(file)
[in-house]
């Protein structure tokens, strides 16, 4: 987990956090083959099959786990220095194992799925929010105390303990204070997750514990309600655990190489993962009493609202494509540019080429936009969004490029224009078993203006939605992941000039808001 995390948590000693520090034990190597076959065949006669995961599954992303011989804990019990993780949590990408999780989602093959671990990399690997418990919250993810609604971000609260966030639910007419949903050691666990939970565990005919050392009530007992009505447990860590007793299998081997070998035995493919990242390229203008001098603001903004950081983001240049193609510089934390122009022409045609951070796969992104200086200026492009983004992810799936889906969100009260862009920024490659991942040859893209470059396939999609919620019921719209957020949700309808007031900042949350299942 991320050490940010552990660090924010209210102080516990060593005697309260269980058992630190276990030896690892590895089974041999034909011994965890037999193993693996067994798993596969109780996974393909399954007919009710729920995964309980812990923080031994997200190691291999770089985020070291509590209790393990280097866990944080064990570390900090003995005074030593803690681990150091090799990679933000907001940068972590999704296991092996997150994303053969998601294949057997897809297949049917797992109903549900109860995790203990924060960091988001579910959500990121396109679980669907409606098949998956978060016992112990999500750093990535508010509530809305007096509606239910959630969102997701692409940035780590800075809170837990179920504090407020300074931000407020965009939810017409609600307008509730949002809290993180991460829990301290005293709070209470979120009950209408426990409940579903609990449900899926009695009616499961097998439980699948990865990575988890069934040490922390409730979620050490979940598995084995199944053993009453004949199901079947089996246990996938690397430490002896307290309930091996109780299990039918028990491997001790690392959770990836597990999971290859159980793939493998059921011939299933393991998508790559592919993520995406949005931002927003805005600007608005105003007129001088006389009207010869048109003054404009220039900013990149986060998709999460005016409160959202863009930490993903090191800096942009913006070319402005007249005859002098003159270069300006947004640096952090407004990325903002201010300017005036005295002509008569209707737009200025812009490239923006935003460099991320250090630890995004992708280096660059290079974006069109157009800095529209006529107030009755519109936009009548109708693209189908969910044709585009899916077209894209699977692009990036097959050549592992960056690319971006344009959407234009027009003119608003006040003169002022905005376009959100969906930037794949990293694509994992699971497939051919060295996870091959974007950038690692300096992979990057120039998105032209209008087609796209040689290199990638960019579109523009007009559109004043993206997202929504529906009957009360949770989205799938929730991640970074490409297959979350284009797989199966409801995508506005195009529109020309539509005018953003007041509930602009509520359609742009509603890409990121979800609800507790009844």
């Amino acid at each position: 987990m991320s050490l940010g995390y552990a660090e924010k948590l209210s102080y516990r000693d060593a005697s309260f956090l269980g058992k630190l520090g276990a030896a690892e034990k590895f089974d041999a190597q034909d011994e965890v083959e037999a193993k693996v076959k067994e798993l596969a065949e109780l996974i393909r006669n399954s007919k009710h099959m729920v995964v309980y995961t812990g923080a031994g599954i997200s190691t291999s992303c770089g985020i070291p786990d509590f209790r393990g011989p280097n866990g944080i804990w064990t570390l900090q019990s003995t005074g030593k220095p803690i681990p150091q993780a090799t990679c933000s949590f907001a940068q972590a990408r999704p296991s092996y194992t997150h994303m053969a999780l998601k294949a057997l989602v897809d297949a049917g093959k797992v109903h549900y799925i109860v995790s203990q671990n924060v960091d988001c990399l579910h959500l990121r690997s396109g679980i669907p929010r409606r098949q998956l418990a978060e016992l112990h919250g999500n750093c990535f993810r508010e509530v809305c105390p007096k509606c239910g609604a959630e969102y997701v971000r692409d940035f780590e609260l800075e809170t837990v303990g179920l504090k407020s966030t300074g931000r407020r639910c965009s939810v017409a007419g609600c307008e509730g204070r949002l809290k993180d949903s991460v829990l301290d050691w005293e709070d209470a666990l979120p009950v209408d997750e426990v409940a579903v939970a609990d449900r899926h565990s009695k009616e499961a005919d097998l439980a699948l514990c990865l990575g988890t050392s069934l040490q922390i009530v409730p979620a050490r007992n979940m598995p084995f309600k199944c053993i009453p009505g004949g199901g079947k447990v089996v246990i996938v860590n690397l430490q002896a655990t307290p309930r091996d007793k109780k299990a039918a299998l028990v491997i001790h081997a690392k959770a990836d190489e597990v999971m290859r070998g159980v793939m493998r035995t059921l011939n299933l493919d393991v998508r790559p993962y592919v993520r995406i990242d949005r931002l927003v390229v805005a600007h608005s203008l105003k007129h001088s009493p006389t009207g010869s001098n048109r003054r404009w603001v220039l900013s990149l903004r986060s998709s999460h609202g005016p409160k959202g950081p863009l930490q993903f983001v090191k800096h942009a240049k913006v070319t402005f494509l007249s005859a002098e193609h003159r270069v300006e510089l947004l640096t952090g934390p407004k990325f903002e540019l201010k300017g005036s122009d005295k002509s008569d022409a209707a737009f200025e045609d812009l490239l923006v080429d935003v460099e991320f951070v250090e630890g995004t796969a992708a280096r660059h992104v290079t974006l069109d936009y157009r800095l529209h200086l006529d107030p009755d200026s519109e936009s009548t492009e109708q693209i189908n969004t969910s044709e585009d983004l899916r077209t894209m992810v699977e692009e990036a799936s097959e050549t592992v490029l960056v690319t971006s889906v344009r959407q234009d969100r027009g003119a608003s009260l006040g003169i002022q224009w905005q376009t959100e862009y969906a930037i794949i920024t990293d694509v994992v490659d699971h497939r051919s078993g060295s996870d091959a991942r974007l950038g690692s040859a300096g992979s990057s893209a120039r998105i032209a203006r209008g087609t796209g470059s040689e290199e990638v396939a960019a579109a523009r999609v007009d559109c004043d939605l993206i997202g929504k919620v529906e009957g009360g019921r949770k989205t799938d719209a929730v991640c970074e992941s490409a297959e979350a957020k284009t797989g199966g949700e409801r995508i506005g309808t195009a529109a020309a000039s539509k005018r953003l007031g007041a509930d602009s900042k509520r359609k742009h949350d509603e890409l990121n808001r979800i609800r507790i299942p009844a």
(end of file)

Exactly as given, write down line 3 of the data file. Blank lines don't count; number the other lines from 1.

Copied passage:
């Amino acid at each position: 987990m991320s050490l940010g995390y552990a660090e924010k948590l209210s102080y516990r000693d060593a005697s309260f956090l269980g058992k630190l520090g276990a030896a690892e034990k590895f089974d041999a190597q034909d011994e965890v083959e037999a193993k693996v076959k067994e798993l596969a065949e109780l996974i393909r006669n399954s007919k009710h099959m729920v995964v309980y995961t812990g923080a031994g599954i997200s190691t291999s992303c770089g985020i070291p786990d509590f209790r393990g011989p280097n866990g944080i804990w064990t570390l900090q019990s003995t005074g030593k220095p803690i681990p150091q993780a090799t990679c933000s949590f907001a940068q972590a990408r999704p296991s092996y194992t997150h994303m053969a999780l998601k294949a057997l989602v897809d297949a049917g093959k797992v109903h549900y799925i109860v995790s203990q671990n924060v960091d988001c990399l579910h959500l990121r690997s396109g679980i669907p929010r409606r098949q998956l418990a978060e016992l112990h919250g999500n750093c990535f993810r508010e509530v809305c105390p007096k509606c239910g609604a959630e969102y997701v971000r692409d940035f780590e609260l800075e809170t837990v303990g179920l504090k407020s966030t300074g931000r407020r639910c965009s939810v017409a007419g609600c307008e509730g204070r949002l809290k993180d949903s991460v829990l301290d050691w005293e709070d209470a666990l979120p009950v209408d997750e426990v409940a579903v939970a609990d449900r899926h565990s009695k009616e499961a005919d097998l439980a699948l514990c990865l990575g988890t050392s069934l040490q922390i009530v409730p979620a050490r007992n979940m598995p084995f309600k199944c053993i009453p009505g004949g199901g079947k447990v089996v246990i996938v860590n690397l430490q002896a655990t307290p309930r091996d007793k109780k299990a039918a299998l028990v491997i001790h081997a690392k959770a990836d190489e597990v999971m290859r070998g159980v793939m493998r035995t059921l011939n299933l493919d393991v998508r790559p993962y592919v993520r995406i990242d949005r931002l927003v390229v805005a600007h608005s203008l105003k007129h001088s009493p006389t009207g010869s001098n048109r003054r404009w603001v220039l900013s990149l903004r986060s998709s999460h609202g005016p409160k959202g950081p863009l930490q993903f983001v090191k800096h942009a240049k913006v070319t402005f494509l007249s005859a002098e193609h003159r270069v300006e510089l947004l640096t952090g934390p407004k990325f903002e540019l201010k300017g005036s122009d005295k002509s008569d022409a209707a737009f200025e045609d812009l490239l923006v080429d935003v460099e991320f951070v250090e630890g995004t796969a992708a280096r660059h992104v290079t974006l069109d936009y157009r800095l529209h200086l006529d107030p009755d200026s519109e936009s009548t492009e109708q693209i189908n969004t969910s044709e585009d983004l899916r077209t894209m992810v699977e692009e990036a799936s097959e050549t592992v490029l960056v690319t971006s889906v344009r959407q234009d969100r027009g003119a608003s009260l006040g003169i002022q224009w905005q376009t959100e862009y969906a930037i794949i920024t990293d694509v994992v490659d699971h497939r051919s078993g060295s996870d091959a991942r974007l950038g690692s040859a300096g992979s990057s893209a120039r998105i032209a203006r209008g087609t796209g470059s040689e290199e990638v396939a960019a579109a523009r999609v007009d559109c004043d939605l993206i997202g929504k919620v529906e009957g009360g019921r949770k989205t799938d719209a929730v991640c970074e992941s490409a297959e979350a957020k284009t797989g199966g949700e409801r995508i506005g309808t195009a529109a020309a000039s539509k005018r953003l007031g007041a509930d602009s900042k509520r359609k742009h949350d509603e890409l990121n808001r979800i609800r507790i299942p009844a």